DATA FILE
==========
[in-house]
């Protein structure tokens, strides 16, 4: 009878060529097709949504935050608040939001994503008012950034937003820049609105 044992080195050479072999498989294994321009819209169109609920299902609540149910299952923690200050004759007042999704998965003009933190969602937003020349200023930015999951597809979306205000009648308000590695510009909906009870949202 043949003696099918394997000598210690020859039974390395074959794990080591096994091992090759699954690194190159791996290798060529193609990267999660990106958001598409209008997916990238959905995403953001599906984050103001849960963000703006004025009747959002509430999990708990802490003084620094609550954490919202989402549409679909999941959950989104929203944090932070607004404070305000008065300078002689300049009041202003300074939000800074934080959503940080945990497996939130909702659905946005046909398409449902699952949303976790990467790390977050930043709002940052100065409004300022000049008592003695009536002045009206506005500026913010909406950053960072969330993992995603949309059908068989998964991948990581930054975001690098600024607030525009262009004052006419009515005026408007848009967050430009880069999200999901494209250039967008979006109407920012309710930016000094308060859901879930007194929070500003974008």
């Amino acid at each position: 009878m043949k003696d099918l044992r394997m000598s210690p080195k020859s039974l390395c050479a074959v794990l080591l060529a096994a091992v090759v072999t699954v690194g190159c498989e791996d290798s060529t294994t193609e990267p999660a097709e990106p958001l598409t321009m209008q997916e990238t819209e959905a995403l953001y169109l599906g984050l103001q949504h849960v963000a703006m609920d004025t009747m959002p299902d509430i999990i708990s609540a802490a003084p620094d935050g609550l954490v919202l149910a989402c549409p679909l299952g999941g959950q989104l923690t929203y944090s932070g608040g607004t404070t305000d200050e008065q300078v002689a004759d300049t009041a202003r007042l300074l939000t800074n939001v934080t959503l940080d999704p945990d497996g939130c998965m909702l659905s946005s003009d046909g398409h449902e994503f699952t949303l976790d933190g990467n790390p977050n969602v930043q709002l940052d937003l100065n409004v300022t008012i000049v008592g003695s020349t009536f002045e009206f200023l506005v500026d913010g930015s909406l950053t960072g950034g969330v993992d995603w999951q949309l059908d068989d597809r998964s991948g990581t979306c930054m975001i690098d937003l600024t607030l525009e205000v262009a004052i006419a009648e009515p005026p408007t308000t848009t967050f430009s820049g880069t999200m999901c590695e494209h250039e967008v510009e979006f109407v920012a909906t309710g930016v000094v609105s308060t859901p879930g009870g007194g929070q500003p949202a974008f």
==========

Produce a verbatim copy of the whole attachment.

[in-house]
């Protein structure tokens, strides 16, 4: 009878060529097709949504935050608040939001994503008012950034937003820049609105 044992080195050479072999498989294994321009819209169109609920299902609540149910299952923690200050004759007042999704998965003009933190969602937003020349200023930015999951597809979306205000009648308000590695510009909906009870949202 043949003696099918394997000598210690020859039974390395074959794990080591096994091992090759699954690194190159791996290798060529193609990267999660990106958001598409209008997916990238959905995403953001599906984050103001849960963000703006004025009747959002509430999990708990802490003084620094609550954490919202989402549409679909999941959950989104929203944090932070607004404070305000008065300078002689300049009041202003300074939000800074934080959503940080945990497996939130909702659905946005046909398409449902699952949303976790990467790390977050930043709002940052100065409004300022000049008592003695009536002045009206506005500026913010909406950053960072969330993992995603949309059908068989998964991948990581930054975001690098600024607030525009262009004052006419009515005026408007848009967050430009880069999200999901494209250039967008979006109407920012309710930016000094308060859901879930007194929070500003974008």
């Amino acid at each position: 009878m043949k003696d099918l044992r394997m000598s210690p080195k020859s039974l390395c050479a074959v794990l080591l060529a096994a091992v090759v072999t699954v690194g190159c498989e791996d290798s060529t294994t193609e990267p999660a097709e990106p958001l598409t321009m209008q997916e990238t819209e959905a995403l953001y169109l599906g984050l103001q949504h849960v963000a703006m609920d004025t009747m959002p299902d509430i999990i708990s609540a802490a003084p620094d935050g609550l954490v919202l149910a989402c549409p679909l299952g999941g959950q989104l923690t929203y944090s932070g608040g607004t404070t305000d200050e008065q300078v002689a004759d300049t009041a202003r007042l300074l939000t800074n939001v934080t959503l940080d999704p945990d497996g939130c998965m909702l659905s946005s003009d046909g398409h449902e994503f699952t949303l976790d933190g990467n790390p977050n969602v930043q709002l940052d937003l100065n409004v300022t008012i000049v008592g003695s020349t009536f002045e009206f200023l506005v500026d913010g930015s909406l950053t960072g950034g969330v993992d995603w999951q949309l059908d068989d597809r998964s991948g990581t979306c930054m975001i690098d937003l600024t607030l525009e205000v262009a004052i006419a009648e009515p005026p408007t308000t848009t967050f430009s820049g880069t999200m999901c590695e494209h250039e967008v510009e979006f109407v920012a909906t309710g930016v000094v609105s308060t859901p879930g009870g007194g929070q500003p949202a974008f």